Over150 million stimulus checks have been given to US citizens in the past year. In contrast, in just the past few months alone, over 30 million Americans have applied for unemployment benefits, including hundreds of thousands of people in Wisconsin. Undocumented immigrants, however, don’t have access to this much-needed help. The Racine Immigrant Support Initiative, a non-profit run through the Racine Interfaith Coalition, has stepped in to give financial aid to roughly 110 undocumented households in and around Racine.

Fundraising success

RIC usually only focuses on advocacy but got involved in direct fundraising to help locals in desperate need with nowhere else to turn.

“These are people who couldn’t get help from the government,” said Tammy Hayward, RIC’s co-president. $39,000 in donations was raised in just a few months from the local community almost entirely through word of mouth — no huge press campaign or news coverage needed.

“We’ve been able to keep people in their homes,” said a second RIC Co-President Linda Boyle, “Whether it’s by directly helping pay for rent or covering grocery costs for a few weeks or paying off utility bills. And most families have received only one payment, and never more than $1,000.” Jessica Diaz, who’s co-heading the Racine Immigrant Support Initiative, added, “When you talk about living paycheck to paycheck, we have people in our community living day today.”

More help needed for undocumented immigrants

US immigration law is undoubtedly complex. But immigration law help is available to assist immigrants in getting a temporary employment-based visa, filing a family-based immigrant visa petition, or becoming a US citizen.

Nevertheless, both documented and undocumented immigrants in the US all too often deal with economic instability, crowded housing conditions, and insufficient healthcare access. “As much as this is a miserable time for all kinds of people, it’s been even harder on our immigrant community… especially considering the limited lifeline the government gave out,” Liners said. Moreover, most undocumented immigrants still pay sales tax and income tax and otherwise contribute to government revenue, yet don’t receive the same benefits as US citizens. The IRS, for example, estimates that undocumented immigrants pay at least $9 billion collectively in payroll taxes annually.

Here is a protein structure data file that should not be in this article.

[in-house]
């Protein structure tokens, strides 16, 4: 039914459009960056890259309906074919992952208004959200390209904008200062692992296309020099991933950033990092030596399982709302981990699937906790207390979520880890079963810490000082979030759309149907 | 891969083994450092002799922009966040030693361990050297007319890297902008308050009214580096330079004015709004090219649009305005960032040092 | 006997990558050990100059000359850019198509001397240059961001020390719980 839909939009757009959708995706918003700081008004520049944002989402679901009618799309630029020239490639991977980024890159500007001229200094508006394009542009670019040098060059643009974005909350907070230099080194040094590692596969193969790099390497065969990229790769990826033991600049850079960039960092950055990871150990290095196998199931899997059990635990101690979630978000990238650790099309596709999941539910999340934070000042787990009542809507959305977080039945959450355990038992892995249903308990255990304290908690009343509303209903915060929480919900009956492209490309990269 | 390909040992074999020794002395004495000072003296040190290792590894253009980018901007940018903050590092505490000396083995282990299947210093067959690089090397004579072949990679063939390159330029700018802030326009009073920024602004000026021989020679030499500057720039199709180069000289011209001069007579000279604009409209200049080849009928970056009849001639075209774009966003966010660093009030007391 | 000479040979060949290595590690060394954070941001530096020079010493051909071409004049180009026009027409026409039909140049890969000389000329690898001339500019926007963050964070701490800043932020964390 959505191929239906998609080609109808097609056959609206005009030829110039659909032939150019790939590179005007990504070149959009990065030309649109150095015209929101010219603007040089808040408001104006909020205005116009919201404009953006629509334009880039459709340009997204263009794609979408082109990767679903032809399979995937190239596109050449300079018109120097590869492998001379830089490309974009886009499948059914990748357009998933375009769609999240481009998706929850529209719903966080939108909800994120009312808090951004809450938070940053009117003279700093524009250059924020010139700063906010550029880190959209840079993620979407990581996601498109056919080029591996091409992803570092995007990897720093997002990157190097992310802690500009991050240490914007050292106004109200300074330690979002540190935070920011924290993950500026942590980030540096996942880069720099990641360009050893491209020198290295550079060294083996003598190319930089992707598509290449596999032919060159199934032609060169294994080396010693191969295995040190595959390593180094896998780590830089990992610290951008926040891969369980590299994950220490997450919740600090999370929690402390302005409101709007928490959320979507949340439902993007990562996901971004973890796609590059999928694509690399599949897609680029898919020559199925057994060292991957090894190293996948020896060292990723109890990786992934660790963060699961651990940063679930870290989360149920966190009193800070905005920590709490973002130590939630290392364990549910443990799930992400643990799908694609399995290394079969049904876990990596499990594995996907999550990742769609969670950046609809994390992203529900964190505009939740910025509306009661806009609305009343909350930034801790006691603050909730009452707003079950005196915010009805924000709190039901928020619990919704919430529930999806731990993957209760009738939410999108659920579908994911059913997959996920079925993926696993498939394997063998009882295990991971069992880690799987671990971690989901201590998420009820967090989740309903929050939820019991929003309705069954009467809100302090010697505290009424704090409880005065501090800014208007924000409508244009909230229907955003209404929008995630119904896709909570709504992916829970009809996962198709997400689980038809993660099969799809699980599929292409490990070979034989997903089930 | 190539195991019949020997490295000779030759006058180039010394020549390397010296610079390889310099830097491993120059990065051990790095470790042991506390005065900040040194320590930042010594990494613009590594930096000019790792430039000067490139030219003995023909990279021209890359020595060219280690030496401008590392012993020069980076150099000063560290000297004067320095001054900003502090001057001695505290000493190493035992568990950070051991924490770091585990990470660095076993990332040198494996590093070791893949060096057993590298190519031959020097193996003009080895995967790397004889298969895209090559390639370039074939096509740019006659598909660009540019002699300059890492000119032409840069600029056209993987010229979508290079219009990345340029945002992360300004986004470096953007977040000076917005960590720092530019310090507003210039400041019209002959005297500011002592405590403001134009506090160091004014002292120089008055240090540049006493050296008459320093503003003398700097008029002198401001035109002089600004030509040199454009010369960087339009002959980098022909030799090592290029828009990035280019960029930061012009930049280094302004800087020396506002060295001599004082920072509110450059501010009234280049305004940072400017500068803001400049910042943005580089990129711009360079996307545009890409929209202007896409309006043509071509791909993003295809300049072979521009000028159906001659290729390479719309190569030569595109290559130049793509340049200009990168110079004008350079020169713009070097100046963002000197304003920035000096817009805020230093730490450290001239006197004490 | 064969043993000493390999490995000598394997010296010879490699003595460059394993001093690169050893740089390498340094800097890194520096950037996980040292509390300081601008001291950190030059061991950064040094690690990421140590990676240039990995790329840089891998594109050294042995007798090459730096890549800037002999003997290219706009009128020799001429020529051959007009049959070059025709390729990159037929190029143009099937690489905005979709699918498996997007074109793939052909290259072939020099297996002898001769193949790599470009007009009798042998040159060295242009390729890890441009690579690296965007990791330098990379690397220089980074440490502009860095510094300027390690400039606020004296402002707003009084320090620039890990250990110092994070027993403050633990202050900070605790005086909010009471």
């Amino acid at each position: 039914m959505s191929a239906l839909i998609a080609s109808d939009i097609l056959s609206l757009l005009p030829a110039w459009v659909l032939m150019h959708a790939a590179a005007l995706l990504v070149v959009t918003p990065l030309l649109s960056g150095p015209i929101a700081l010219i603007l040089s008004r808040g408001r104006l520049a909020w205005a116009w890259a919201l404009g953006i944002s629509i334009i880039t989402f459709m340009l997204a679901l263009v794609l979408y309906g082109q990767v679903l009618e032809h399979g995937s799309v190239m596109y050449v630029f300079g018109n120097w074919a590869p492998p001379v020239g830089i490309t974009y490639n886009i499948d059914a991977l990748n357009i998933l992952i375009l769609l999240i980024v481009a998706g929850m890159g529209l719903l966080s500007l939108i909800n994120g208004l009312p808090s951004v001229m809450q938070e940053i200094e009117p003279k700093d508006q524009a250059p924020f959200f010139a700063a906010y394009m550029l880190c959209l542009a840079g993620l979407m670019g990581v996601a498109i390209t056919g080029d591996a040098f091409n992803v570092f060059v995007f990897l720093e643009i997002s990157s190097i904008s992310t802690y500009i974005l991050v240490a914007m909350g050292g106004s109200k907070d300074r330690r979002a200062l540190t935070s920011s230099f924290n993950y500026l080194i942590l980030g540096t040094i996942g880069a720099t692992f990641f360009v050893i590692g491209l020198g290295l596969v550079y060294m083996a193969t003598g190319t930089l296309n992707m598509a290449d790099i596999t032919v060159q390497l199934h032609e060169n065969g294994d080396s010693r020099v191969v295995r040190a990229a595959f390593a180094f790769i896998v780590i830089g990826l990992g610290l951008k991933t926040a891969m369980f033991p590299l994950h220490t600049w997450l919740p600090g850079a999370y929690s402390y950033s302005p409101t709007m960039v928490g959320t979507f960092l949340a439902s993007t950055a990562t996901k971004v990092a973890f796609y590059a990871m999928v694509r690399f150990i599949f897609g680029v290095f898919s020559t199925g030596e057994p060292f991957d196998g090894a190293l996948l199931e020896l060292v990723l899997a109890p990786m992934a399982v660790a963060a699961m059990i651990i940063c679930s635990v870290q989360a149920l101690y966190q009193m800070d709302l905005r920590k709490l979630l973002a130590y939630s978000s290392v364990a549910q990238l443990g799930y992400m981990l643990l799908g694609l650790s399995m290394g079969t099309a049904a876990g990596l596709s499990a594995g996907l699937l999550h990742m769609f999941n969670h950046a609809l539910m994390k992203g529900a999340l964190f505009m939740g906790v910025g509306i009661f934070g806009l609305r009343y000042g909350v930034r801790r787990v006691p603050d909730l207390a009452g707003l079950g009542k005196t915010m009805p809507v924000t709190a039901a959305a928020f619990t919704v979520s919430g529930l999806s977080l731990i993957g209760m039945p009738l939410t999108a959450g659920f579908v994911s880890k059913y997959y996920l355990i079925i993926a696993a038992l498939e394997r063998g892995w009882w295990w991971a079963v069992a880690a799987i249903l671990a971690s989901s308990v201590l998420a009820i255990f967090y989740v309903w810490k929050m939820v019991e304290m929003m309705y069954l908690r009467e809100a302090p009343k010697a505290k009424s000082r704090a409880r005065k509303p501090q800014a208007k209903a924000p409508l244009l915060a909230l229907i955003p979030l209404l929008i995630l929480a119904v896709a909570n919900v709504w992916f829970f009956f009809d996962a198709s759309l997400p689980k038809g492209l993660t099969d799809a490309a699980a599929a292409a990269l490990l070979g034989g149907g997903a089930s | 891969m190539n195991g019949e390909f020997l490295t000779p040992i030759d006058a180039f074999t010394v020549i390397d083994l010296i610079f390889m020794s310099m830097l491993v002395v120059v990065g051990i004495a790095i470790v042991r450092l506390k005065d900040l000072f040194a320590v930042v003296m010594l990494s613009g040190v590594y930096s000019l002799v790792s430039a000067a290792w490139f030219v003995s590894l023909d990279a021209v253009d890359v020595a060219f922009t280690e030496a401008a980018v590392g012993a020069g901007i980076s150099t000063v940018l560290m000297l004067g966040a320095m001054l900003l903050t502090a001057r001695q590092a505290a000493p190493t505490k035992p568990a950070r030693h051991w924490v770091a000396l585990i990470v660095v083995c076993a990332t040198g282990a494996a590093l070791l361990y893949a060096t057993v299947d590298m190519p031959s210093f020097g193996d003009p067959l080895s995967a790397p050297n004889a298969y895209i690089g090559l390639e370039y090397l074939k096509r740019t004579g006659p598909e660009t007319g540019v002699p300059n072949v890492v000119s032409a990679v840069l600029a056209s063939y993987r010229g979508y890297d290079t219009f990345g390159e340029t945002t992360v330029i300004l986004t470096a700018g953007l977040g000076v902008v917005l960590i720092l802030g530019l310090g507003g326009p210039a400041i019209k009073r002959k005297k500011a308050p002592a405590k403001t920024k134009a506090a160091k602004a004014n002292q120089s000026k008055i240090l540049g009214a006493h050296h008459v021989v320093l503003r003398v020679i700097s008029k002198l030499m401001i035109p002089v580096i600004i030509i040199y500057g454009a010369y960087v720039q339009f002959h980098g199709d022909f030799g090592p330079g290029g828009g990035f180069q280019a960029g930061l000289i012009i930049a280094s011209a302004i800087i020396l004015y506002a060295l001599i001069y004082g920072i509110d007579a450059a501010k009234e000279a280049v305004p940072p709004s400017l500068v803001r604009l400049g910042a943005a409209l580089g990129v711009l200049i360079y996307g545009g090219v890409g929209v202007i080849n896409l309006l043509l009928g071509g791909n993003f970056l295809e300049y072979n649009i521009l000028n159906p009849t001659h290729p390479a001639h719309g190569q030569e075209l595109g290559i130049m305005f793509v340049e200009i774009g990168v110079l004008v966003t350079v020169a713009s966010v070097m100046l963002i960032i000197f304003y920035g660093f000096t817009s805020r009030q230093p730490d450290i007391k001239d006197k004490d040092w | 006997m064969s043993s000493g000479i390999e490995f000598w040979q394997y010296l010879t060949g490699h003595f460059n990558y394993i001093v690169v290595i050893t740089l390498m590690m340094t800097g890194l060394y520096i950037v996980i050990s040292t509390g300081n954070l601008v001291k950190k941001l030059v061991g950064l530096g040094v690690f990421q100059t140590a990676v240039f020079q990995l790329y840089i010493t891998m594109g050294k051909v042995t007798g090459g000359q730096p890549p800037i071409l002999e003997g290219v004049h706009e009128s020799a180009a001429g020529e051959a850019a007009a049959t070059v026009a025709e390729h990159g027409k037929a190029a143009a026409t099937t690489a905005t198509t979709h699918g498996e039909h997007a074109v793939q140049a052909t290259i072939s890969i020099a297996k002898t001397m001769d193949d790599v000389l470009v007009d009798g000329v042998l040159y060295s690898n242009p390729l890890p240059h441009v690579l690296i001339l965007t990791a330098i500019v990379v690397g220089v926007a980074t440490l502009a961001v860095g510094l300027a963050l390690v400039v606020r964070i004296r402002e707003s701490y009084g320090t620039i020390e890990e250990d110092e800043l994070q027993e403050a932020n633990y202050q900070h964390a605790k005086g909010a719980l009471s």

Despite this, the federal CARES Act failed to help undocumented immigrants in Wisconsin and elsewhere. Some states have attempted to remedy this somewhat. Vermont recently paid $1,200 to undocumented adults (setting aside $5 million in total), while California also established a relief fund worth $125 million (each household received a maximum of just $1,000). California’s plan was also mostly funded by donations and private philanthropists. The 16.7 million mixed-status households across the US, including 8.2 million US-born or naturalized citizens, only recently became eligible for stimulus checks under a $900 billion relief package.

So far, the Racine Immigrant Support Initiative has been a huge success, organizers say.

As a result, similar equitable programs have also recently been established in Kenosha, Waukesha, and Eau Claire. All three programs follow the model set forth by RIC and have successfully managed to help people afford to stay in their homes, explains David Liners, executive director of WISDOM, a statewide network of grassroots, mostly religious organizations that have partnered with RIC. “We have a lot of needy people” in Wisconsin, Boyle said. “It (the Racine Immigrant Support Initiative) spread from us to other areas of the state.” After helping at least 110 undocumented Racine households, the Racine Immigrant Support Initiative hopes to continue providing support to the local community.